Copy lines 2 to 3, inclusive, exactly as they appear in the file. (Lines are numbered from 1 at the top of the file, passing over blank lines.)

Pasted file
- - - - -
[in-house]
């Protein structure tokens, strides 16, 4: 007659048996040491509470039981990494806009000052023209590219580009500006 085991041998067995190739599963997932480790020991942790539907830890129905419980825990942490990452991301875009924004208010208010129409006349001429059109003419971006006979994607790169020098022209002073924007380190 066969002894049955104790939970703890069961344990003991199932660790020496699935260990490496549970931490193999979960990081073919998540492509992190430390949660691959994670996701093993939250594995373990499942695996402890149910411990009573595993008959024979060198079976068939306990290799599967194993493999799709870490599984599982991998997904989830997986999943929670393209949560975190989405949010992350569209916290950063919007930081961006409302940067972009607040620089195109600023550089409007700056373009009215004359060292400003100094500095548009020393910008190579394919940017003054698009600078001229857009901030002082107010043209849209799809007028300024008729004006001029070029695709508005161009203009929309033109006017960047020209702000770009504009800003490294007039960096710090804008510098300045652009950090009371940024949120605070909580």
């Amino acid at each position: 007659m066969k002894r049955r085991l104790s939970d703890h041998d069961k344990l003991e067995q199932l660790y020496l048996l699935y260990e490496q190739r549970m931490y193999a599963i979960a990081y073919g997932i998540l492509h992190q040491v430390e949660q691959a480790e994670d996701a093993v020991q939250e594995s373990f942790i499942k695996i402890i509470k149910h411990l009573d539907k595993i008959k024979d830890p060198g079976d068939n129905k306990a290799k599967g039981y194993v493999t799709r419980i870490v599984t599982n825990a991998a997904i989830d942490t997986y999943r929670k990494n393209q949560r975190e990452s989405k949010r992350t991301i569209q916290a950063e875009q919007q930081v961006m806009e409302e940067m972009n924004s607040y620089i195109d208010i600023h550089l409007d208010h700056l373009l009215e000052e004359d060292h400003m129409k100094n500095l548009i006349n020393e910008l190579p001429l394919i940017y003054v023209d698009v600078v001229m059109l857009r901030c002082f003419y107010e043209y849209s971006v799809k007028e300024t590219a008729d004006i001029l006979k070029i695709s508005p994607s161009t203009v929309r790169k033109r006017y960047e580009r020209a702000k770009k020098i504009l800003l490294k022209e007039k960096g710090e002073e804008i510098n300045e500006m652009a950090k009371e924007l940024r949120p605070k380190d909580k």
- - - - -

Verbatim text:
């Protein structure tokens, strides 16, 4: 007659048996040491509470039981990494806009000052023209590219580009500006 085991041998067995190739599963997932480790020991942790539907830890129905419980825990942490990452991301875009924004208010208010129409006349001429059109003419971006006979994607790169020098022209002073924007380190 066969002894049955104790939970703890069961344990003991199932660790020496699935260990490496549970931490193999979960990081073919998540492509992190430390949660691959994670996701093993939250594995373990499942695996402890149910411990009573595993008959024979060198079976068939306990290799599967194993493999799709870490599984599982991998997904989830997986999943929670393209949560975190989405949010992350569209916290950063919007930081961006409302940067972009607040620089195109600023550089409007700056373009009215004359060292400003100094500095548009020393910008190579394919940017003054698009600078001229857009901030002082107010043209849209799809007028300024008729004006001029070029695709508005161009203009929309033109006017960047020209702000770009504009800003490294007039960096710090804008510098300045652009950090009371940024949120605070909580």
């Amino acid at each position: 007659m066969k002894r049955r085991l104790s939970d703890h041998d069961k344990l003991e067995q199932l660790y020496l048996l699935y260990e490496q190739r549970m931490y193999a599963i979960a990081y073919g997932i998540l492509h992190q040491v430390e949660q691959a480790e994670d996701a093993v020991q939250e594995s373990f942790i499942k695996i402890i509470k149910h411990l009573d539907k595993i008959k024979d830890p060198g079976d068939n129905k306990a290799k599967g039981y194993v493999t799709r419980i870490v599984t599982n825990a991998a997904i989830d942490t997986y999943r929670k990494n393209q949560r975190e990452s989405k949010r992350t991301i569209q916290a950063e875009q919007q930081v961006m806009e409302e940067m972009n924004s607040y620089i195109d208010i600023h550089l409007d208010h700056l373009l009215e000052e004359d060292h400003m129409k100094n500095l548009i006349n020393e910008l190579p001429l394919i940017y003054v023209d698009v600078v001229m059109l857009r901030c002082f003419y107010e043209y849209s971006v799809k007028e300024t590219a008729d004006i001029l006979k070029i695709s508005p994607s161009t203009v929309r790169k033109r006017y960047e580009r020209a702000k770009k020098i504009l800003l490294k022209e007039k960096g710090e002073e804008i510098n300045e500006m652009a950090k009371e924007l940024r949120p605070k380190d909580k």